When married couples divorce, their debts and assets are split up according to a set of rules that vary by state. In Minnesota, for example, property and debt division is governed by a principle known as equity.
In basic terms, this means that the spouse’s debts and liabilities should be divided in a way that is fair under the circumstances, which may or may not mean that they are split equally between the two. Since fairness is obviously a highly objective standard, it is a good idea to get help from an attorney who can advocate on your behalf during this process.
One important thing to understand when dividing up debts during divorce is that your creditors generally won’t take your divorce agreement into account. Thus, if you and your ex-spouse took out debts together and agreed to split them up during the divorce, you can still end up on the hook for whatever he or she fails to pay back.
Not only could this situation potentially cost you a lot of money, but it could also be harmful to your credit score. This means that it is important to be strategic in how you handle shared debts during your divorce. Your divorce attorney can work with you to identify all of the debts you may be liable for and create a plan to protect your long-term financial interests.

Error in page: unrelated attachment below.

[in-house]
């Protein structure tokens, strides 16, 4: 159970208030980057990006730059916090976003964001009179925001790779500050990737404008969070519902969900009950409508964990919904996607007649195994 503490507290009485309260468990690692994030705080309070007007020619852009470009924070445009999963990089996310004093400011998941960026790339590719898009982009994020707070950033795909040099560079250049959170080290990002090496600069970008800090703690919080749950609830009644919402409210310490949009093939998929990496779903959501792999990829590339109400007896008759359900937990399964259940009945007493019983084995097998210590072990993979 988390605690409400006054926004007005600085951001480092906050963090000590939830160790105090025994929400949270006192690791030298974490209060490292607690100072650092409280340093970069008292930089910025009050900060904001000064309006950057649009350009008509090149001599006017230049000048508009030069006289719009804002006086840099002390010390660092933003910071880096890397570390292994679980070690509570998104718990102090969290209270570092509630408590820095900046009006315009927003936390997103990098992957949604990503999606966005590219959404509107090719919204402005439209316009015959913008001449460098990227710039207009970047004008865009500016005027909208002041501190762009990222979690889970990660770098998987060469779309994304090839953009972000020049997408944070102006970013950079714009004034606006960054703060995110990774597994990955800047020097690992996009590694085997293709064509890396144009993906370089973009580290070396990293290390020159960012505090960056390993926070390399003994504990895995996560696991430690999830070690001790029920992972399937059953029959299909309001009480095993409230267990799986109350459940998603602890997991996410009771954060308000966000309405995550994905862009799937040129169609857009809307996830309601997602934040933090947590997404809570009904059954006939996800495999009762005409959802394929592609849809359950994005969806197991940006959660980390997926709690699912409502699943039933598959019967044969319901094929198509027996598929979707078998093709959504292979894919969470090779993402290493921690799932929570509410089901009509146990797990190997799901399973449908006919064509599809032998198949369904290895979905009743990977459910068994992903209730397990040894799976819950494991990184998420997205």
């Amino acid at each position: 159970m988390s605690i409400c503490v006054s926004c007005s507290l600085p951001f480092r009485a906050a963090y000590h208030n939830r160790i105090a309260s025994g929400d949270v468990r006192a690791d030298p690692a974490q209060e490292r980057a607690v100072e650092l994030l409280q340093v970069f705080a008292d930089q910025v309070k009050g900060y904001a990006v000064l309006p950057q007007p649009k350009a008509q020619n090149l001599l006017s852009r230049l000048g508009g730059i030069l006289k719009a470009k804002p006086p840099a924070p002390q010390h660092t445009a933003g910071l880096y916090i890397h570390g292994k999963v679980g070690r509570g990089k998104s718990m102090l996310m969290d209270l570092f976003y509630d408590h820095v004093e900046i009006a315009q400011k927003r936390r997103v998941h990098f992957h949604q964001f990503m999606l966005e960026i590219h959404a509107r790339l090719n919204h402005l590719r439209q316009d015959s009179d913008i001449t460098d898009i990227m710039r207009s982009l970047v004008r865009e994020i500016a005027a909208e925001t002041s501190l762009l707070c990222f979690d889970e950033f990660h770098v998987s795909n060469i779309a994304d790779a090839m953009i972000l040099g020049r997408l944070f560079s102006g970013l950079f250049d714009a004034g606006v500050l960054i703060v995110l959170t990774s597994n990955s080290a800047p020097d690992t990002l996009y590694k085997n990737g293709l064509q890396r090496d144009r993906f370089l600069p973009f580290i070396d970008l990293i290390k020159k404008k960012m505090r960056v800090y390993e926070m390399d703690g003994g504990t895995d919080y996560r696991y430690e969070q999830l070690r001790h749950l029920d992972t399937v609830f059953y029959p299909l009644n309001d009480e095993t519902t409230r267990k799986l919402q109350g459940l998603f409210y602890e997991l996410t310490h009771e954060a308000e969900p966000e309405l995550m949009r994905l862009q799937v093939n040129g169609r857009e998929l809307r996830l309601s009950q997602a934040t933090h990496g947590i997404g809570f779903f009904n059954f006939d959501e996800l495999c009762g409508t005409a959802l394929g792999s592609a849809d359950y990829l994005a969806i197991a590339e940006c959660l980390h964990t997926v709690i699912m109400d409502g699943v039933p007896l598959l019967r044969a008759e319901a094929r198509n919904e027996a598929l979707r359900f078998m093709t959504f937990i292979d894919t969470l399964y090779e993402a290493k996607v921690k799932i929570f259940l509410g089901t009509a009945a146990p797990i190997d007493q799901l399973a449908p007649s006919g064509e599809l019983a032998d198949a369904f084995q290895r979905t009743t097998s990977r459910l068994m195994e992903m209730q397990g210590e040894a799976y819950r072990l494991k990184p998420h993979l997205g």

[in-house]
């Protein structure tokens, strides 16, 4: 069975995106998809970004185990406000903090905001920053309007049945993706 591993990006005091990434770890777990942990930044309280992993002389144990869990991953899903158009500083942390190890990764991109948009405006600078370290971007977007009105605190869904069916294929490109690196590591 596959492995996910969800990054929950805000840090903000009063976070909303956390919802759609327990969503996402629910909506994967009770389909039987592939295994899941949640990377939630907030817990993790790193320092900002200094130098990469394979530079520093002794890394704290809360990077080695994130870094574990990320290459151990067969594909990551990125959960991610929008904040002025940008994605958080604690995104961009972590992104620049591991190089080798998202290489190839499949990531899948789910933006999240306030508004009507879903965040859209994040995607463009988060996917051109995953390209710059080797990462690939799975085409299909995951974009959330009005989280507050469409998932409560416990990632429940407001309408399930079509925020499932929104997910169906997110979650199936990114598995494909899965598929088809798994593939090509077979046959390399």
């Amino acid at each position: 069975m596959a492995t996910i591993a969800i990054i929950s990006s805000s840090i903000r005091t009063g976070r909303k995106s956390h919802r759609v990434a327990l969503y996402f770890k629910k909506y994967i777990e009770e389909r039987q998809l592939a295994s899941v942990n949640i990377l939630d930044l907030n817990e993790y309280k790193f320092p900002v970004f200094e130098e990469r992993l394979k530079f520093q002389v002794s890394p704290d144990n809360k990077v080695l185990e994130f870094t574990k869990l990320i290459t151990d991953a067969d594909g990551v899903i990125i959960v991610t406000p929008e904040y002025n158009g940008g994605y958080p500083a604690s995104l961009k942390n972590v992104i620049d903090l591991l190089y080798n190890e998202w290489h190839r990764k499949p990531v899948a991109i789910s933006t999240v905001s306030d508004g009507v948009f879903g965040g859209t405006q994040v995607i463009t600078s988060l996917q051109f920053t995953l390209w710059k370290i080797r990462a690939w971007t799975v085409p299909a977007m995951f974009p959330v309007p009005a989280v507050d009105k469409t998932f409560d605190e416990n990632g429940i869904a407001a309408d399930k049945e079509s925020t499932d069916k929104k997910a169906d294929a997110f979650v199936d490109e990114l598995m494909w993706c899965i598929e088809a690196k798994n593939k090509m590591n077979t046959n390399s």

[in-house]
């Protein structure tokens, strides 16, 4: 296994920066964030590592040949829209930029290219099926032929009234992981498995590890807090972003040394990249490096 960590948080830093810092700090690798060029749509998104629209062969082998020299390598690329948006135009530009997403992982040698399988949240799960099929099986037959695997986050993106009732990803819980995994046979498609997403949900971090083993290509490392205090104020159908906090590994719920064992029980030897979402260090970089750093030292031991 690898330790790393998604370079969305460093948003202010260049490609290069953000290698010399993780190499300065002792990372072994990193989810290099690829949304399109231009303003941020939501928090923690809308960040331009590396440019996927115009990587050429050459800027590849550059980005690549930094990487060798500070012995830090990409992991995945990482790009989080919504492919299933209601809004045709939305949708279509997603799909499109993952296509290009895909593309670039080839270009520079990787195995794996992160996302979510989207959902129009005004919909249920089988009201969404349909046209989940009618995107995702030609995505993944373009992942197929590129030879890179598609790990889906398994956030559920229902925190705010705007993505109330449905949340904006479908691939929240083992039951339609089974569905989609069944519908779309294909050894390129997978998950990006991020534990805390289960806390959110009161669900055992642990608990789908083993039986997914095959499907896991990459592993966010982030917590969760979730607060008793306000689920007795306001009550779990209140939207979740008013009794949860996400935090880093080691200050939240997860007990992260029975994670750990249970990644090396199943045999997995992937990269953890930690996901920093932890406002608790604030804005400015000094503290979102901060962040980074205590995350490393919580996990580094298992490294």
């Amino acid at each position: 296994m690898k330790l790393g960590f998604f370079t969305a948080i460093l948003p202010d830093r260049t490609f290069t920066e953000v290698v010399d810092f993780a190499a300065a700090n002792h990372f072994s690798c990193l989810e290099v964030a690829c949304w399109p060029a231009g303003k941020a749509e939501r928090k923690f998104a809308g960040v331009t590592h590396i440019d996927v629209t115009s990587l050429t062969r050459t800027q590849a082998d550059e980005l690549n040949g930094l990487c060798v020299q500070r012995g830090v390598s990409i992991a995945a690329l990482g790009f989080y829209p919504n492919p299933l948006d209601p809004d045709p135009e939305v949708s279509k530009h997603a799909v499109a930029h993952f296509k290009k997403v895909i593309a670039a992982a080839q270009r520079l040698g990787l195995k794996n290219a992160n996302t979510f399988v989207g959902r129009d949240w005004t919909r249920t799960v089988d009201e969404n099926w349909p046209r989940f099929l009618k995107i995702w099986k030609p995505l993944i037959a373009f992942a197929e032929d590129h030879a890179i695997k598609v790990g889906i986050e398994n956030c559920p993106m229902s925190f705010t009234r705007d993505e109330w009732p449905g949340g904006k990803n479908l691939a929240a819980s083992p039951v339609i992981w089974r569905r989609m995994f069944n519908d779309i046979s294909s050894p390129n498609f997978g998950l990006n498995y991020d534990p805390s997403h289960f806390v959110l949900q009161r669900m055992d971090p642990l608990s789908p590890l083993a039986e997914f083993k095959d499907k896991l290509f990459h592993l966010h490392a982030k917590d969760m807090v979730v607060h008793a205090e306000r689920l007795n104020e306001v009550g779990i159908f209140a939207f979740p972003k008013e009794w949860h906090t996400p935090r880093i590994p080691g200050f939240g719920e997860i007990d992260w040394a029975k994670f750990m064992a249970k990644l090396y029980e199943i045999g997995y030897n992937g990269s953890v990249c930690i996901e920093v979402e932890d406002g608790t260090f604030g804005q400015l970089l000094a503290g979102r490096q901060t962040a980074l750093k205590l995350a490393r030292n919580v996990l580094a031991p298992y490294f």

For example, depending on the circumstances, you and your lawyer may decide that it is a good idea to pay off all of your joint debts up front rather than split them up. In other situations, it may be possible to move shared debts into one person’s name using a balance transfer. To prevent any new debts from being racked up during the divorce process, your attorney may also recommend putting a hold on any shared credit cards or other accounts.
Source: Fox Business, “Debt and Divorce: 5 Steps to Make a Clear Credit Split,” Dan Papandrea, July 14, 2014